Friday, January 12, 2007

The goal thing

As I said in my opening post, I've tried most everything. One was NutriSystem. In NutriSystem, they sell you a bag or two of food every week and that's all you're supposed to eat, except for fresh skim milk and maybe salad greens you add as needed. Some people do fine on NutriSystem.

My first two weeks went well, but on the third visit I had a bad weigh-in. "Now what?" I asked the counselor. This was in Maine, and she was one of the Helpful People. In the course of trying to lose weight, I have met many Helpful People. God bless them, they mean well. "Have you tried setting goals for yourself?" she asked. Helpfully.

"Honey," I thought to myself but did not say aloud, "by the time a 38-year-old fat man asks a 24-year-old skinny girl 'Now what?,' he has set thousands of goals for himself. He has a clear and bitter memory of every one of them, and he now questions the value of goal-setting itself."

I wish I had said it aloud, because maybe, against all the odds, she might have known an answer that might have gotten through. She might have said something like this: "Let's set a mini-goal, something so small and so close that you can't possibly miss it. It's a confidence-building measure, as they say in Middle East peace negotiations, a baby step that obviously doesn't come within a million miles of settling the core problem, but which begins to begin to create a positive mood despite years of very discouraging history. So, suppose you lose one pound, just one little pound, by next week." I would have listened to that.

What the Helpful People often don't understand is that the problem has been on my mind for years. I've thought about it, however unsuccessfully, from every obvious and several obscure angles. Attention, Helpful People! I know I eat too much. I may be fat, but I'm not clueless. (Nor am I "in denial," but that belongs in another post.)

So watch me now as I get in touch with my own Inner Helpful Person. I will set one of those teensy-weensy, can't-miss goals described above, something that even Hamas and Hezbollah could agree on, and I try to build my confidence with it. No, I won't tell you what it is, not until I've done it.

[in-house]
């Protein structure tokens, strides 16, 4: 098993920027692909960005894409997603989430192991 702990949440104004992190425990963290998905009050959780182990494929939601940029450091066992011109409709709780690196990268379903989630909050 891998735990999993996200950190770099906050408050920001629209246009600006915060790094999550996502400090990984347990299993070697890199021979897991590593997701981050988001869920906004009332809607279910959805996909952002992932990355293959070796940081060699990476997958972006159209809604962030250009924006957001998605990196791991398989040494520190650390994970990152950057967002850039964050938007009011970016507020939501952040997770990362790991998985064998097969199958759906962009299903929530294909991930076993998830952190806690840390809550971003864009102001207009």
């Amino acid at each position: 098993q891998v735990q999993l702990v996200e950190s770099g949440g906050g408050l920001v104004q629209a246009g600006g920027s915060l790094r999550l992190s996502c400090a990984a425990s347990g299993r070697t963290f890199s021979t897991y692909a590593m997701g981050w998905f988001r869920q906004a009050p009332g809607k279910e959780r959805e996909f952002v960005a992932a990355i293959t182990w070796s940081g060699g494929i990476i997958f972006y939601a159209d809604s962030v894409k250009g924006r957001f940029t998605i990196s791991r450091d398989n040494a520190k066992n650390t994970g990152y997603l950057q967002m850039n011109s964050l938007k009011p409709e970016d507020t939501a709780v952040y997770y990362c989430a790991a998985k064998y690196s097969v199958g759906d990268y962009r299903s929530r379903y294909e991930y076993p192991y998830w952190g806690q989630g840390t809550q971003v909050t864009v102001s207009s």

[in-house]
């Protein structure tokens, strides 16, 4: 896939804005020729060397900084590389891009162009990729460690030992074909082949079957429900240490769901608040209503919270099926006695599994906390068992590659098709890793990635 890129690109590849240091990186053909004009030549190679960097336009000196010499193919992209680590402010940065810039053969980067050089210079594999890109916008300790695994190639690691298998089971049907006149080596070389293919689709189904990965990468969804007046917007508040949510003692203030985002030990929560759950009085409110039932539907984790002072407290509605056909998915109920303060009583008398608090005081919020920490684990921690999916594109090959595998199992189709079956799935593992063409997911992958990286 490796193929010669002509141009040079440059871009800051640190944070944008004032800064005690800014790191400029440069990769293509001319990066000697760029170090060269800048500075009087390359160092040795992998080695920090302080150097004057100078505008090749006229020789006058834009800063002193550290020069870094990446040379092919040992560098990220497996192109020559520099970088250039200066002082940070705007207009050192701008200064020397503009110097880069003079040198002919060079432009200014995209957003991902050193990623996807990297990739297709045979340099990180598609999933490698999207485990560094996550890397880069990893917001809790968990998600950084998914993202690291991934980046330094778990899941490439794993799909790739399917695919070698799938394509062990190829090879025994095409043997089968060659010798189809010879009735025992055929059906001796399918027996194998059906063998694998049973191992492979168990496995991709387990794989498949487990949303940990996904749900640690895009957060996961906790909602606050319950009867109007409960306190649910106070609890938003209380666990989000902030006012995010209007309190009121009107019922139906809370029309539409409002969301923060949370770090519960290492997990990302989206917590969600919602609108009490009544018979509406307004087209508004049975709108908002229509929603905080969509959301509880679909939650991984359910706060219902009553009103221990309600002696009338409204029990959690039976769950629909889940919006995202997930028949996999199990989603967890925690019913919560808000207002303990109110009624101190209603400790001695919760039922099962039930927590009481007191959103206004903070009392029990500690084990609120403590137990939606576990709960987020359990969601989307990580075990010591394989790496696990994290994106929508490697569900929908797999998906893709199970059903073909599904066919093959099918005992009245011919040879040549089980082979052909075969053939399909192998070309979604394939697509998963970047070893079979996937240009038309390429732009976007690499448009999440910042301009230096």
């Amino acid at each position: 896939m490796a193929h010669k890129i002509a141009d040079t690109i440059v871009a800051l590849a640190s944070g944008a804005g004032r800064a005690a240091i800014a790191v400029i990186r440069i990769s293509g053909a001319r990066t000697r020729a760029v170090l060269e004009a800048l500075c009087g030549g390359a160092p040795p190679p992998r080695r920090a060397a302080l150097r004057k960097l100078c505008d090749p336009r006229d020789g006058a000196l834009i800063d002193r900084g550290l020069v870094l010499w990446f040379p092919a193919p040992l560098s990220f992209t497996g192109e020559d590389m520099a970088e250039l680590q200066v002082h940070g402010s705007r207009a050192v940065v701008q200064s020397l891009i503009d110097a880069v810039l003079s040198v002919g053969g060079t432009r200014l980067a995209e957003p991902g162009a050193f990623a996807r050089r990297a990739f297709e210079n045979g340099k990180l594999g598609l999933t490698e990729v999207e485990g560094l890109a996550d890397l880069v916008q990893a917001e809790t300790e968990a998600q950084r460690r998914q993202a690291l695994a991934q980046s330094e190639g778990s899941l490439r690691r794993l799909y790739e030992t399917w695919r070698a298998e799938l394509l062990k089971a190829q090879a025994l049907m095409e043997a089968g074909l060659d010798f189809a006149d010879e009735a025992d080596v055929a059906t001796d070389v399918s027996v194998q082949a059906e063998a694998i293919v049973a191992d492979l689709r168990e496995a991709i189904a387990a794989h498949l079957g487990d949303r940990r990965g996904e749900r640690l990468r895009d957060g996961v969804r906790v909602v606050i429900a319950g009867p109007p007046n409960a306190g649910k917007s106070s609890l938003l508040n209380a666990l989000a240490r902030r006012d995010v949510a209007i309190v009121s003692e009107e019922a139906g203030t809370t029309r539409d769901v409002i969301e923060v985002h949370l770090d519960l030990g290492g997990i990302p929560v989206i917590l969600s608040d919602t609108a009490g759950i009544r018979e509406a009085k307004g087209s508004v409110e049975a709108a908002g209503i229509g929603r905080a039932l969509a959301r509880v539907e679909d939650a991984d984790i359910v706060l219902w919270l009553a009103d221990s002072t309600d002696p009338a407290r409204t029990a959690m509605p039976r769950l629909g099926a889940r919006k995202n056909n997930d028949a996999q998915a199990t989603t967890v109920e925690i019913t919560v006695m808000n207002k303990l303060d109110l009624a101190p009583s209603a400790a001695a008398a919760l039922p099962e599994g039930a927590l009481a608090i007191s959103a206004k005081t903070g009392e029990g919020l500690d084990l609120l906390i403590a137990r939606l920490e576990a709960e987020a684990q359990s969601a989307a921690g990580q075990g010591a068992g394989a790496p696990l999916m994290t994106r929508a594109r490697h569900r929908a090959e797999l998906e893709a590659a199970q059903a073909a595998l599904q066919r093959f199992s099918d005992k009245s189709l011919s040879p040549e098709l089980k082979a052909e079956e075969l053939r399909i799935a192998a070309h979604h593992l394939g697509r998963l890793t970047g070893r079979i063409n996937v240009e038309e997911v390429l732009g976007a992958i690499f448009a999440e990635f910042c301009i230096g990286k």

3 comments:

  1. I found that I responded far better to a waist-measurement goal than to a scale goal. Supposedly, it's the waist measurement that is key anyway. You want, first of all, the smallest possible waist size. Next, you want the largest possible inverse ratio between chest size and waist size.

    I found scales to be extremely demoralizing. The trusty old belt gives the key information -- waist size -- without the cold disdain of the scale, which may be wrong anyway. When you are counting on the scale to produce evidence of a goal, a few pounds' inaccuracy from the scale can be very seriously demoralizing.

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  2. Another factor to consider is the "set point" phenomenon. The distance in pounds between where you are and where you want to be is not equally granular. "Set points" loom ahead. You don't know where they are, exactly. But they'll be there, for certain.

    A "set point" is a given weight at which the body defends itself with special vigor against losing more weight. It's an invisible barrier that stands between you and the next pound you want to lose. Typically, you bounce off a set point, meaning you appear to gain weight. The body has slowed the metabolism and done everything it can to induce you to eat a bit more when the set point is reached.

    If you're not psychologically prepared for this phenomenon, you may conclude that your diet isn't working and become demotivated. Actually, the reverse is true: your diet was working and you triggered a set point. You have to be prepared for a bounceback effect.

    The bouncing ball metaphor appears to describe weight loss well. You will hit a set point, bounce off of it, and your goal is to keep apex of the ascending arc lower than it was before. You may bounce off a set point more than once. Then you will break through the set point, and weight loss will be more rapid, until the next set point is reached.

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